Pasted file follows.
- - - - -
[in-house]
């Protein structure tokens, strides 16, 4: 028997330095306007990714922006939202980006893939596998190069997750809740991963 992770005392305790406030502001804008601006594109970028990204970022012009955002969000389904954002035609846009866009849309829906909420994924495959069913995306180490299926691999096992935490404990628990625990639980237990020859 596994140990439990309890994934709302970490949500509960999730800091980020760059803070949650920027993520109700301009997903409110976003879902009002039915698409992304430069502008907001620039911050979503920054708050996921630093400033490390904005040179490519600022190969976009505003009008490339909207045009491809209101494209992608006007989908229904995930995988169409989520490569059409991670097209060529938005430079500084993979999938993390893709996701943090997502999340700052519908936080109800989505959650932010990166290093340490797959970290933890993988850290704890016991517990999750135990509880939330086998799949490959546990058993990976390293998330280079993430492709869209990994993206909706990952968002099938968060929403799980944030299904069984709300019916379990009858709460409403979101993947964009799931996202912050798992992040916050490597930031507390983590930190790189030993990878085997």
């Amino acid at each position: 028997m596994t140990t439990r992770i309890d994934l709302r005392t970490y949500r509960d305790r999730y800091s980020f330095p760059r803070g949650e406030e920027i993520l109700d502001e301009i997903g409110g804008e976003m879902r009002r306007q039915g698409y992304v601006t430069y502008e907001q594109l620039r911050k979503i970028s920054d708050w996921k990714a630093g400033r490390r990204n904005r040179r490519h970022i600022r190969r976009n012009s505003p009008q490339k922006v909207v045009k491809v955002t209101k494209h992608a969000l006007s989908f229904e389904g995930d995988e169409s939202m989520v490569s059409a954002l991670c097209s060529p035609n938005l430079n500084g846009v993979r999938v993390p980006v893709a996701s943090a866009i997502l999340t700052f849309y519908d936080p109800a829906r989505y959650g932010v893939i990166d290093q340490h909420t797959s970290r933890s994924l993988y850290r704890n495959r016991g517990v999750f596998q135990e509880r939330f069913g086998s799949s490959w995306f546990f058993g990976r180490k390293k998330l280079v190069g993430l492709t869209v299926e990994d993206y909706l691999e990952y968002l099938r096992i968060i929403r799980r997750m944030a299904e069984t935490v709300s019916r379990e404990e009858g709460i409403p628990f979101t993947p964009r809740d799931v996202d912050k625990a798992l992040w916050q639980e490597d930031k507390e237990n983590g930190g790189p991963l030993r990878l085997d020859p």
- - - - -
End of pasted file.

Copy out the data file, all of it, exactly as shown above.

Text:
[in-house]
């Protein structure tokens, strides 16, 4: 028997330095306007990714922006939202980006893939596998190069997750809740991963 992770005392305790406030502001804008601006594109970028990204970022012009955002969000389904954002035609846009866009849309829906909420994924495959069913995306180490299926691999096992935490404990628990625990639980237990020859 596994140990439990309890994934709302970490949500509960999730800091980020760059803070949650920027993520109700301009997903409110976003879902009002039915698409992304430069502008907001620039911050979503920054708050996921630093400033490390904005040179490519600022190969976009505003009008490339909207045009491809209101494209992608006007989908229904995930995988169409989520490569059409991670097209060529938005430079500084993979999938993390893709996701943090997502999340700052519908936080109800989505959650932010990166290093340490797959970290933890993988850290704890016991517990999750135990509880939330086998799949490959546990058993990976390293998330280079993430492709869209990994993206909706990952968002099938968060929403799980944030299904069984709300019916379990009858709460409403979101993947964009799931996202912050798992992040916050490597930031507390983590930190790189030993990878085997």
């Amino acid at each position: 028997m596994t140990t439990r992770i309890d994934l709302r005392t970490y949500r509960d305790r999730y800091s980020f330095p760059r803070g949650e406030e920027i993520l109700d502001e301009i997903g409110g804008e976003m879902r009002r306007q039915g698409y992304v601006t430069y502008e907001q594109l620039r911050k979503i970028s920054d708050w996921k990714a630093g400033r490390r990204n904005r040179r490519h970022i600022r190969r976009n012009s505003p009008q490339k922006v909207v045009k491809v955002t209101k494209h992608a969000l006007s989908f229904e389904g995930d995988e169409s939202m989520v490569s059409a954002l991670c097209s060529p035609n938005l430079n500084g846009v993979r999938v993390p980006v893709a996701s943090a866009i997502l999340t700052f849309y519908d936080p109800a829906r989505y959650g932010v893939i990166d290093q340490h909420t797959s970290r933890s994924l993988y850290r704890n495959r016991g517990v999750f596998q135990e509880r939330f069913g086998s799949s490959w995306f546990f058993g990976r180490k390293k998330l280079v190069g993430l492709t869209v299926e990994d993206y909706l691999e990952y968002l099938r096992i968060i929403r799980r997750m944030a299904e069984t935490v709300s019916r379990e404990e009858g709460i409403p628990f979101t993947p964009r809740d799931v996202d912050k625990a798992l992040w916050q639980e490597d930031k507390e237990n983590g930190g790189p991963l030993r990878l085997d020859p």